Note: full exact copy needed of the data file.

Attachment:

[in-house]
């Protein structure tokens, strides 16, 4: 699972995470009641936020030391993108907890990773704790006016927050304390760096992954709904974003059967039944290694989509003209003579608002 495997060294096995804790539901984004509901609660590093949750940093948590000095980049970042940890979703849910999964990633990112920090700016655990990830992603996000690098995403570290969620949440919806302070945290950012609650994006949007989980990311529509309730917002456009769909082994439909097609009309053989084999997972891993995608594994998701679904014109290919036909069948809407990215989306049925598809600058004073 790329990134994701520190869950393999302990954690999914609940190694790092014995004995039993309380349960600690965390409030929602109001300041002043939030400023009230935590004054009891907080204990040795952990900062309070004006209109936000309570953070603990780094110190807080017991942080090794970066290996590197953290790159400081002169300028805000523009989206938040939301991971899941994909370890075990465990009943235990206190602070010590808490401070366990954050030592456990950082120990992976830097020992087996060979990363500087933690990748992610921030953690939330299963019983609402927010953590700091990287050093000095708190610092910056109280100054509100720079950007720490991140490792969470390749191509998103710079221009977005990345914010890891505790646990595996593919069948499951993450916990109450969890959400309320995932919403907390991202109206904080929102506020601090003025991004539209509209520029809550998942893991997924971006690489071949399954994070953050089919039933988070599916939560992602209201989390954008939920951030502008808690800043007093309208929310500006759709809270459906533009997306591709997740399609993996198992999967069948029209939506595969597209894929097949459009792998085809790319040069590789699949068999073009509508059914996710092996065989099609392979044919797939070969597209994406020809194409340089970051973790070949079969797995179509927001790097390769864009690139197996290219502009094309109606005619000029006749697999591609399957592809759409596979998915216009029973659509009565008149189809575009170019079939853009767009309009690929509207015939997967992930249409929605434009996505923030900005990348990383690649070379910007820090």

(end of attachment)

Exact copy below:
[in-house]
């Protein structure tokens, strides 16, 4: 699972995470009641936020030391993108907890990773704790006016927050304390760096992954709904974003059967039944290694989509003209003579608002 495997060294096995804790539901984004509901609660590093949750940093948590000095980049970042940890979703849910999964990633990112920090700016655990990830992603996000690098995403570290969620949440919806302070945290950012609650994006949007989980990311529509309730917002456009769909082994439909097609009309053989084999997972891993995608594994998701679904014109290919036909069948809407990215989306049925598809600058004073 790329990134994701520190869950393999302990954690999914609940190694790092014995004995039993309380349960600690965390409030929602109001300041002043939030400023009230935590004054009891907080204990040795952990900062309070004006209109936000309570953070603990780094110190807080017991942080090794970066290996590197953290790159400081002169300028805000523009989206938040939301991971899941994909370890075990465990009943235990206190602070010590808490401070366990954050030592456990950082120990992976830097020992087996060979990363500087933690990748992610921030953690939330299963019983609402927010953590700091990287050093000095708190610092910056109280100054509100720079950007720490991140490792969470390749191509998103710079221009977005990345914010890891505790646990595996593919069948499951993450916990109450969890959400309320995932919403907390991202109206904080929102506020601090003025991004539209509209520029809550998942893991997924971006690489071949399954994070953050089919039933988070599916939560992602209201989390954008939920951030502008808690800043007093309208929310500006759709809270459906533009997306591709997740399609993996198992999967069948029209939506595969597209894929097949459009792998085809790319040069590789699949068999073009509508059914996710092996065989099609392979044919797939070969597209994406020809194409340089970051973790070949079969797995179509927001790097390769864009690139197996290219502009094309109606005619000029006749697999591609399957592809759409596979998915216009029973659509009565008149189809575009170019079939853009767009309009690929509207015939997967992930249409929605434009996505923030900005990348990383690649070379910007820090």